A Novel Idea
Ever the thinker, I have a novel idea about political reform in America: I believe that the only real hope of reform would come in the form of a massive paradigm shift—a revival of the American character—one that gets people like you (if you’re typical) to become well-informed, rational, and proactive in overseeing your own government. Such a movement would free people from the fetters of popular belief. They would be freed from having to pay homage to certain American standards, such as a saintly Lincoln, a “two-party system”, “lesser of two evils” voting, a love for military conquest, and the incessant drive to suckle from the teats of the great government sow.
If there is any hope of persuading the public to a different paradigm, it is most certainly not to be found by catering to their whims, but by taking them by the lapels and talking some sense into them. This requires leadership, which itself requires high character.
If this is not you, you are the problem—you and about 300 million others just like you. When the magician gives you a “choice”, he has already done the trick, and you’re the last one to know it. As I was once an amateur magician, I’ve watched scores of people exhibit great confidence that I would not be able to trick them, since they got to “choose” the card, or the hand, or the cup, or whatever the trick was about. It was amazingly simple to manipulate them.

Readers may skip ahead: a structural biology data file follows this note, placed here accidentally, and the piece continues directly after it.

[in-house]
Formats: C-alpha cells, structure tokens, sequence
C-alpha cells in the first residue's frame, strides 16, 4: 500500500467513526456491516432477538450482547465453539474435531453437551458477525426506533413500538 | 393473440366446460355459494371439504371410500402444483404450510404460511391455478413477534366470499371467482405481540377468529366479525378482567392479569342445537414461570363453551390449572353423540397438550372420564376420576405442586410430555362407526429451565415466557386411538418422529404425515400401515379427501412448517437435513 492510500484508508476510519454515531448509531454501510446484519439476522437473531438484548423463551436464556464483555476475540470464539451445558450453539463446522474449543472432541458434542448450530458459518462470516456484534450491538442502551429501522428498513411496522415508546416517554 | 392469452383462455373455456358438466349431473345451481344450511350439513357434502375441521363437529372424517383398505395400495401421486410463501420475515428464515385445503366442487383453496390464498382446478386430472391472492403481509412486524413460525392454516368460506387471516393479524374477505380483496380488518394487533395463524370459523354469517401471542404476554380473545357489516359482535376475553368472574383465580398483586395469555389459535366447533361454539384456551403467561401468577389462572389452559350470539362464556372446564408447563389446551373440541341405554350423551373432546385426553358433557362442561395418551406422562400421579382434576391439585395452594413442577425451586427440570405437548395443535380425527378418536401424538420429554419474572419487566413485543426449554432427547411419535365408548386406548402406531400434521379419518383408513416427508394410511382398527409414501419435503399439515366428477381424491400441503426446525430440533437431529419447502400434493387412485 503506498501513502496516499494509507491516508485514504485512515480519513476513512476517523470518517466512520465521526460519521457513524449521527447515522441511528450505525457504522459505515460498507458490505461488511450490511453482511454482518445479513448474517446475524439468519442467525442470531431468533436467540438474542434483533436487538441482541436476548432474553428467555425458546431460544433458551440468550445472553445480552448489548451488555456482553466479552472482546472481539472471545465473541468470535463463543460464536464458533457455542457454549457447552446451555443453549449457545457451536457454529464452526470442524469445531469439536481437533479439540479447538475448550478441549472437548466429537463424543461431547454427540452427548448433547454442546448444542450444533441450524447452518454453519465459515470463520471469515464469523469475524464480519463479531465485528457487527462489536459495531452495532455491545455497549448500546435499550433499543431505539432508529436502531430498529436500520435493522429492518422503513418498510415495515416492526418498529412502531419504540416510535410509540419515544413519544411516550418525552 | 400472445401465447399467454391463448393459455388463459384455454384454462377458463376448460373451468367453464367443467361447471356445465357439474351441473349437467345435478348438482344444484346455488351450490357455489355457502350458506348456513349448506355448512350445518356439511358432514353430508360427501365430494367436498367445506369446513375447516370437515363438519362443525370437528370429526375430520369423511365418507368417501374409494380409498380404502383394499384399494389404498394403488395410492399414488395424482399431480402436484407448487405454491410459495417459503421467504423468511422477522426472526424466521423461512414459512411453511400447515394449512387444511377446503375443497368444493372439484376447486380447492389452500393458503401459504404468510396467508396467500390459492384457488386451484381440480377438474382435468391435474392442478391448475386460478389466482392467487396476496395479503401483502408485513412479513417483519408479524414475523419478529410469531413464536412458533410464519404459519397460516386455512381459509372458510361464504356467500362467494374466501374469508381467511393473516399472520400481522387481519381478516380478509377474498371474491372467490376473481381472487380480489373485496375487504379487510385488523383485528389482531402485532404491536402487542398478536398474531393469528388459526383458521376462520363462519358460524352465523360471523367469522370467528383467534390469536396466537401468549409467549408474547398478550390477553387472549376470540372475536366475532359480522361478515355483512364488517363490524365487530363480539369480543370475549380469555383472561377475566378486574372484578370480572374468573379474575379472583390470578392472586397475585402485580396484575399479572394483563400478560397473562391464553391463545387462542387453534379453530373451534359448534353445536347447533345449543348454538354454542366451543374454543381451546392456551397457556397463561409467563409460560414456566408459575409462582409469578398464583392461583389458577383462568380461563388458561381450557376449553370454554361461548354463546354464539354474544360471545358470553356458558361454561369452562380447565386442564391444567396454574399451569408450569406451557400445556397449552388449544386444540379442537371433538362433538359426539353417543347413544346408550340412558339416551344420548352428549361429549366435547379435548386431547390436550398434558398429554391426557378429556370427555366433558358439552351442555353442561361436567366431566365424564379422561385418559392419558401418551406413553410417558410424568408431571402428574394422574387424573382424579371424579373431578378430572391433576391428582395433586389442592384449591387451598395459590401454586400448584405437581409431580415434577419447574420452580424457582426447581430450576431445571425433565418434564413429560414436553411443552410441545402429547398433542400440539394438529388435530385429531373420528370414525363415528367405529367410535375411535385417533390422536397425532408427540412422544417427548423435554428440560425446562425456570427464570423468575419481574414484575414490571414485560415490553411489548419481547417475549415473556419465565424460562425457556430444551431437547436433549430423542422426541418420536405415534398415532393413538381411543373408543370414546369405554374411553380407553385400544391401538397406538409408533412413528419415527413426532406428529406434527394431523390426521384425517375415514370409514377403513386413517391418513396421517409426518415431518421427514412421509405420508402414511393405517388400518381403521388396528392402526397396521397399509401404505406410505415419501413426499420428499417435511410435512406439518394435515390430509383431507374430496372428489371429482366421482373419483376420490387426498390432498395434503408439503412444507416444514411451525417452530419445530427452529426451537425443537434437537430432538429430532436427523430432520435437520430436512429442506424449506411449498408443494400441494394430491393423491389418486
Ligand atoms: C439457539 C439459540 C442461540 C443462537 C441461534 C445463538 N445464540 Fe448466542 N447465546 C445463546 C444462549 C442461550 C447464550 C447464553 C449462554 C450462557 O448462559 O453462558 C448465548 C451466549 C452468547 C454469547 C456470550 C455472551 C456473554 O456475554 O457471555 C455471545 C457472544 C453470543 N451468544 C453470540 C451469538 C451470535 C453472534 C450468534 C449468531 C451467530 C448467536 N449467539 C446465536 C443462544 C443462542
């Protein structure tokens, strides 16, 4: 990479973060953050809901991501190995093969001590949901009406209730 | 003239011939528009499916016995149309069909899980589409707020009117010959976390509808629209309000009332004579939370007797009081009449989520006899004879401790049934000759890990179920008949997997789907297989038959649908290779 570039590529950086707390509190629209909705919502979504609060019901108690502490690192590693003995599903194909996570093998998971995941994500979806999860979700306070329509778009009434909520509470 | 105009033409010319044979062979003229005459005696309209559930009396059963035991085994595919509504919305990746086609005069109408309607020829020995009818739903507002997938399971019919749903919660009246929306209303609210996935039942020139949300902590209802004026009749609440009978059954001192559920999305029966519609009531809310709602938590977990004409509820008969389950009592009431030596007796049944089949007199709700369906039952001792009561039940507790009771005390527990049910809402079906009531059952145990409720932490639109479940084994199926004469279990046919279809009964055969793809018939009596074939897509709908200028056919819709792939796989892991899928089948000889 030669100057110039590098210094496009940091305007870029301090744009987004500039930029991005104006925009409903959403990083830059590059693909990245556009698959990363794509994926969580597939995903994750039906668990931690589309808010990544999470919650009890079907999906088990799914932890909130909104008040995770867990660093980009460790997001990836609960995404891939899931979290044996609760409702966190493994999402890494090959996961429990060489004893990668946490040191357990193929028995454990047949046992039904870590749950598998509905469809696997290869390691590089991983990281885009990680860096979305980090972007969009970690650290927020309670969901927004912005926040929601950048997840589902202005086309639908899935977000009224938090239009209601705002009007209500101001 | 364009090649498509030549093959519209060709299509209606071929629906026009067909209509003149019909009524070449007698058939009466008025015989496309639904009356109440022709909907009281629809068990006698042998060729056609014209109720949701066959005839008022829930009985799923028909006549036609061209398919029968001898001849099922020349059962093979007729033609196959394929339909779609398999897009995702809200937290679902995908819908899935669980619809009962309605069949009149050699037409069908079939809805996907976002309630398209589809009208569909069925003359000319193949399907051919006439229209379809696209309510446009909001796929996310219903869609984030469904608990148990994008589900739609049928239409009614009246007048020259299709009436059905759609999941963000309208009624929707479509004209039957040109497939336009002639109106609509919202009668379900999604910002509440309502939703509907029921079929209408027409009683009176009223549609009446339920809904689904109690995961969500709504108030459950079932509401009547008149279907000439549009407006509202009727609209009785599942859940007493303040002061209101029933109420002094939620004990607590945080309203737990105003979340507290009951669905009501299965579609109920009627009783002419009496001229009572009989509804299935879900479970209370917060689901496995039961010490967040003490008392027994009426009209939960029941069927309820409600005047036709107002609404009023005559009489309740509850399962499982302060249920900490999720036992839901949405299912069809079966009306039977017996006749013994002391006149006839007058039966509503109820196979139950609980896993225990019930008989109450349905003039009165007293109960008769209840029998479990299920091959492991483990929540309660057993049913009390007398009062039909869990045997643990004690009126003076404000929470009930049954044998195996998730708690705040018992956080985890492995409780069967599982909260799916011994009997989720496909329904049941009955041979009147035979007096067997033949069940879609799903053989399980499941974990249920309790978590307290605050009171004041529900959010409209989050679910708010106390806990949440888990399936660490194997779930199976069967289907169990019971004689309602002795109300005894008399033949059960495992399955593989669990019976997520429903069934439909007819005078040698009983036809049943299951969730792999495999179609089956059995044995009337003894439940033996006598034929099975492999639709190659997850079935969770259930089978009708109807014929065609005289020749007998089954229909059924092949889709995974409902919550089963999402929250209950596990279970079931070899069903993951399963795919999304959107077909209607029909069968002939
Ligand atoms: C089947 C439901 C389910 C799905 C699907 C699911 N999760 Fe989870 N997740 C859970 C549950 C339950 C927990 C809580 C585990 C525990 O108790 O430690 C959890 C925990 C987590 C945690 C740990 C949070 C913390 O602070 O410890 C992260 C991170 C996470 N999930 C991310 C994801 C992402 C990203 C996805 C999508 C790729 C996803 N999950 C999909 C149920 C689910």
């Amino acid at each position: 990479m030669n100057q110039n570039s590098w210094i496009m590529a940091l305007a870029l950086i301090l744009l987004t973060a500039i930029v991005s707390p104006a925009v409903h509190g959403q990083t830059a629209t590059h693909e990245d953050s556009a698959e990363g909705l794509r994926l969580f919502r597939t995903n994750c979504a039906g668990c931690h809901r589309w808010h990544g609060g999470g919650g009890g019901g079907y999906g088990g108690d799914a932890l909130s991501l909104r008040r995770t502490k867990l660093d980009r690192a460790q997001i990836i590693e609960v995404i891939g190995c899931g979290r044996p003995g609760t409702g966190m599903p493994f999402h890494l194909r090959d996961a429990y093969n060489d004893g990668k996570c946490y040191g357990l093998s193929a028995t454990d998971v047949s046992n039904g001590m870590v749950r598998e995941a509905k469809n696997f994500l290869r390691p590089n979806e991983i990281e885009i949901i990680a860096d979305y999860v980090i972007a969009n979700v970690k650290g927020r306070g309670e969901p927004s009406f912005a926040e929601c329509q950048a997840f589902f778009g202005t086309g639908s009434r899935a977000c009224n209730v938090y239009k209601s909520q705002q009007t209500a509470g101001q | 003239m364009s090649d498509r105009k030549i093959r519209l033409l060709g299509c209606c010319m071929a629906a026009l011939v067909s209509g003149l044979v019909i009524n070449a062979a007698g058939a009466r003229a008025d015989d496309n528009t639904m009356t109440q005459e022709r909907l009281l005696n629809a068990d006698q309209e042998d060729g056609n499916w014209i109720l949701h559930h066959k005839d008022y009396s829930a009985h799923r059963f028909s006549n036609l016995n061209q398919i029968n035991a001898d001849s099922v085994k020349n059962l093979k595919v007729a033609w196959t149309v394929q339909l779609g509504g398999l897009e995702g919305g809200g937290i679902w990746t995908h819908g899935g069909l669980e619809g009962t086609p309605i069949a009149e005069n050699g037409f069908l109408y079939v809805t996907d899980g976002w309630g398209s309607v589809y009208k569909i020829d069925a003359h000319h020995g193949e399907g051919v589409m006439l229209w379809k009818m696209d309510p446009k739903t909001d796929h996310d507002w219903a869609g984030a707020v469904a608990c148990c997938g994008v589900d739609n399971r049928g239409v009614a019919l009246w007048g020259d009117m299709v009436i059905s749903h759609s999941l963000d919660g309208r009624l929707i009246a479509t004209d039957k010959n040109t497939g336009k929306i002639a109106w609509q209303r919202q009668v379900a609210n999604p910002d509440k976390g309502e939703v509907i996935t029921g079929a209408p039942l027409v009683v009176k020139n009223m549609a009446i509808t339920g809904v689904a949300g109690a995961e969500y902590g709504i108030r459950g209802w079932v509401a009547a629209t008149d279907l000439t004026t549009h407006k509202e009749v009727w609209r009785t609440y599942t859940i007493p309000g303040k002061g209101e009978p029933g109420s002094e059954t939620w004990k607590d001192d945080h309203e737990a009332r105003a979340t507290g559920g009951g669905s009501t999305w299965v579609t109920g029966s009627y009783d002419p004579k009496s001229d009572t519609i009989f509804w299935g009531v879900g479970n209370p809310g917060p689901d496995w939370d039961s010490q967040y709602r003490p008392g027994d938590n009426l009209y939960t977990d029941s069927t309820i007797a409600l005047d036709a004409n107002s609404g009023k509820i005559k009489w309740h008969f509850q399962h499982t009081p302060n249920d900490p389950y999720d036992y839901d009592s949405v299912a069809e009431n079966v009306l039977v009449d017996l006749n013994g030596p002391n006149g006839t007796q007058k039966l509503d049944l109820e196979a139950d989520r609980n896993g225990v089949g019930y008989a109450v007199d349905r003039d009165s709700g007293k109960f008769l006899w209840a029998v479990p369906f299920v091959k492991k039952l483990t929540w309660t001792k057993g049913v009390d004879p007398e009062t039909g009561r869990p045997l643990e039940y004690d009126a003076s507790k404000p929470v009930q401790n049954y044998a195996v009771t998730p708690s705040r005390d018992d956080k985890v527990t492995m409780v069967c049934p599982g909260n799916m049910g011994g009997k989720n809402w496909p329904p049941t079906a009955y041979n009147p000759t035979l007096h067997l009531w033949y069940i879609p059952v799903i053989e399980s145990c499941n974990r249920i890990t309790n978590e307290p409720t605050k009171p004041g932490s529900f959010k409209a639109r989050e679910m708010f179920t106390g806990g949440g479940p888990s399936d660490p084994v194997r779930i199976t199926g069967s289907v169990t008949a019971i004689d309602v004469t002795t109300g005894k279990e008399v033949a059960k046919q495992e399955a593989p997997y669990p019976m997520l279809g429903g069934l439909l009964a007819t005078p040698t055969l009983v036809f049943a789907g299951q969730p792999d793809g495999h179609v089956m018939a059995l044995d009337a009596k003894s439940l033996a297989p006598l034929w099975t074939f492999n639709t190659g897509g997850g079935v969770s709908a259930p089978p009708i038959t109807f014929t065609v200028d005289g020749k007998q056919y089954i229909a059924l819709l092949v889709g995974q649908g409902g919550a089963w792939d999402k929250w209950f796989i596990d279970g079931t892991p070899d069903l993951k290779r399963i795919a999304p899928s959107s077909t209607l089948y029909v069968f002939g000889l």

And it might interest you to know that it was also fairly easy (though not as much so) to manipulate the ones who were trying to figure it out! Whenever they would voice a suspicion, I’d alter my trick accordingly so as to do it some other way the next time around. I once kept a small group of math and science majors going in such fashion for thirty minutes on a simple card trick. Over and over, as they voiced their theories on how I had done it. They never caught me—or actually, they caught me several times, but didn’t know it, since I merely changed my tactics the next time around, doing the trick in a way that “proved” to them that their previously-voiced theory must be incorrect.
Magic tricks are built on certain assumptions. For example, no one ever seems to have a problem that the magician is handling the deck of cards during the trick. It is widely assumed that this is somehow acceptable and proper, and no one questions it. Insist that he does the trick without touching the cards himself and suddenly, there’s no “magic” to be found.